From the plane I see some fires in the hills leading north from Guatemala City and a color spectrum of brown. It’s the dry season and hasn’t rained for 5 months in most places. It is the time of fires in this land, and perhaps too in hearts. The sufis use fire to symbolize the burning away of the ego through love. If not in this land of volcanoes and violence (two gunned the night before last in Antigua where I am staying) where else might I embrace the love that reaches out to embrace me and burn away my sense of independence from a beauty that hurts? If not now, when?
Yesterday I walked around Antigua and it is a strange mix of Western and Mayan civilizations. There are so many tourists here and so many adorned in traditional Mayan dress with faces sculpted from the years populating this land as their ancestors moved south from the Bering Ice Bridge. One Mayan woman, curled up on the sidewalk, had a begging tin cup placed in front of her, and she in front of a colonial church in ruins.
I could not tell if she was blind, for she looked down and away from the crowds passing her by. Her cup was empty and my pockets were full of carefully guarded dollars, quetzales, recent purchases, and my passport. Somewhere in that depth of attachments I found a handful of coins to give to her and then I noted the white/brown feather placed beside her cup. Besides identifying it as a secondary wing feather from a red domestic rock dove I wondered what the feather was doing there? Did the woman place it there as a sign of beauty to draw in doners? Did some bird chance to fly over and drop it there, a seemingly random gift offering only available to those with eyes to see? Or did some one passing by offer beauty to this withdrawn and life-beaten woman, and to those of us curled up into our own affairs, spiraling in search of control as we beat out a path of meaning to the senseless tragedy around us?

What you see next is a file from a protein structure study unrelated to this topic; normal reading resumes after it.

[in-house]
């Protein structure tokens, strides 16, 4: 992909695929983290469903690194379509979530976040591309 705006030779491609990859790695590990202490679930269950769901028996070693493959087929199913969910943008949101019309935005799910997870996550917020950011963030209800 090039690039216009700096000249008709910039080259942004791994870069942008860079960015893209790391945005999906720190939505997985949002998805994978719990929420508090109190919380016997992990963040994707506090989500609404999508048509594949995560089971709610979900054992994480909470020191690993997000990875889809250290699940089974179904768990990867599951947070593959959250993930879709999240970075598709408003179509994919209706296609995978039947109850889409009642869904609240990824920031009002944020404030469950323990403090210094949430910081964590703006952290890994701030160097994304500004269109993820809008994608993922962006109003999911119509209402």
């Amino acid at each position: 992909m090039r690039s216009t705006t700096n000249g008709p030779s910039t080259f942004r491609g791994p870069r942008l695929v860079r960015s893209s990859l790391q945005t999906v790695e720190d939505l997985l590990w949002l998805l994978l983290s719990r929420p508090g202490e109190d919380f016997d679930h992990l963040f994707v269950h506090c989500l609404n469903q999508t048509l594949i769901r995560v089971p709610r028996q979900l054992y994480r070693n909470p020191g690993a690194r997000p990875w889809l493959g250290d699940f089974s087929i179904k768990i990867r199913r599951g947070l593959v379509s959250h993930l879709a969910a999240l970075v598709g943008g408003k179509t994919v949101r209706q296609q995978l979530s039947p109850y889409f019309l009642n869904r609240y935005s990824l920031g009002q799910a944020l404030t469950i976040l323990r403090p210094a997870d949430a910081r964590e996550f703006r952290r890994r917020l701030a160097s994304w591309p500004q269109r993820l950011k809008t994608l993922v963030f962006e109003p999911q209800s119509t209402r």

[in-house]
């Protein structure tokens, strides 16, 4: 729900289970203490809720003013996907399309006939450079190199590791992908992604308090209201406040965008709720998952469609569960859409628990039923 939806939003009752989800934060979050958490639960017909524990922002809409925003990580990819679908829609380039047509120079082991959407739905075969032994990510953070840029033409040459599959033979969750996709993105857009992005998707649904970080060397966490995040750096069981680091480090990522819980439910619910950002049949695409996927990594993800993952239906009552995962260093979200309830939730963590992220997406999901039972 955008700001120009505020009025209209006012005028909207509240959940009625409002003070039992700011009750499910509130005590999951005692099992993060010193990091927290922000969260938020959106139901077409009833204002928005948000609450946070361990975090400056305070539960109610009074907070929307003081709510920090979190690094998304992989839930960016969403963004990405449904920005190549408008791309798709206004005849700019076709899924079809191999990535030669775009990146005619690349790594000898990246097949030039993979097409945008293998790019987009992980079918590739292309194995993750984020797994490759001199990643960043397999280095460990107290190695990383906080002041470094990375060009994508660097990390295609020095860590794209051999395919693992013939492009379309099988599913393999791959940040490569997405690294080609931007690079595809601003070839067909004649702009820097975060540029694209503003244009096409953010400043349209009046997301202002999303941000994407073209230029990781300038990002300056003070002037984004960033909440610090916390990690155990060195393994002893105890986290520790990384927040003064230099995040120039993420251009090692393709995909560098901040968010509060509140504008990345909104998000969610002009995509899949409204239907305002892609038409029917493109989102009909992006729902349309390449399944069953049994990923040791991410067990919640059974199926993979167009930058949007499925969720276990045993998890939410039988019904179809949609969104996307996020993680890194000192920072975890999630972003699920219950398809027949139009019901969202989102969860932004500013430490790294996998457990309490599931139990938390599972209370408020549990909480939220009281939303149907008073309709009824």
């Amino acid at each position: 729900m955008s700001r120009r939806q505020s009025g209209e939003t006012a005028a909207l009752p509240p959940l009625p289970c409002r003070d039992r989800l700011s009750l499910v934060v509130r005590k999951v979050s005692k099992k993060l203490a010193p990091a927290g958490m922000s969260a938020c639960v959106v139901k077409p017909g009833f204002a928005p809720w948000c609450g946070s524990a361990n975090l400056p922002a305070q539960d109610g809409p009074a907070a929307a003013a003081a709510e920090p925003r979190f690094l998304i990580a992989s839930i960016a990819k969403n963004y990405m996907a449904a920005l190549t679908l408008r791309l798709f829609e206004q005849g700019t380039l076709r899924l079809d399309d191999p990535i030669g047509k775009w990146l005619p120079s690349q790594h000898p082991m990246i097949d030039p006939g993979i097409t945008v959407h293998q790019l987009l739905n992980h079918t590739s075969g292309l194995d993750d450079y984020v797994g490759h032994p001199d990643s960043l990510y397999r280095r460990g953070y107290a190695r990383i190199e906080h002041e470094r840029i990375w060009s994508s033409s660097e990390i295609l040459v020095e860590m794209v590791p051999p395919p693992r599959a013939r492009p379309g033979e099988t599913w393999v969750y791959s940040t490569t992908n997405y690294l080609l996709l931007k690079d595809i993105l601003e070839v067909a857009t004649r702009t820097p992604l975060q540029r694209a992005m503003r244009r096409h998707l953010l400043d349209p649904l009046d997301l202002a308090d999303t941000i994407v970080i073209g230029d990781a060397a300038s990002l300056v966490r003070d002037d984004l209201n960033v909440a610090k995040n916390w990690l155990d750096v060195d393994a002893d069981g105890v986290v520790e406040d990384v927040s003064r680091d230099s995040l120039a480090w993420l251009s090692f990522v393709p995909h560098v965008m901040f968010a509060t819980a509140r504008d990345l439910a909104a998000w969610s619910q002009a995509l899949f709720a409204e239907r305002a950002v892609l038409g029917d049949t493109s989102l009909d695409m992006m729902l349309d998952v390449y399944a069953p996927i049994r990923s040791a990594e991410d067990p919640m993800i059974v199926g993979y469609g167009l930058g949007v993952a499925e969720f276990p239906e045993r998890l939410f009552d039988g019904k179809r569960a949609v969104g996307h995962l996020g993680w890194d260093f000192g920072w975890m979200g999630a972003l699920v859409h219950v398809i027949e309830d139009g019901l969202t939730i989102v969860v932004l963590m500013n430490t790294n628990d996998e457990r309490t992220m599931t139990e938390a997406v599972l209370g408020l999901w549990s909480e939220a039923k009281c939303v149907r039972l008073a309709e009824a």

The feather asks, what does the world mean to you and what does it expect of you?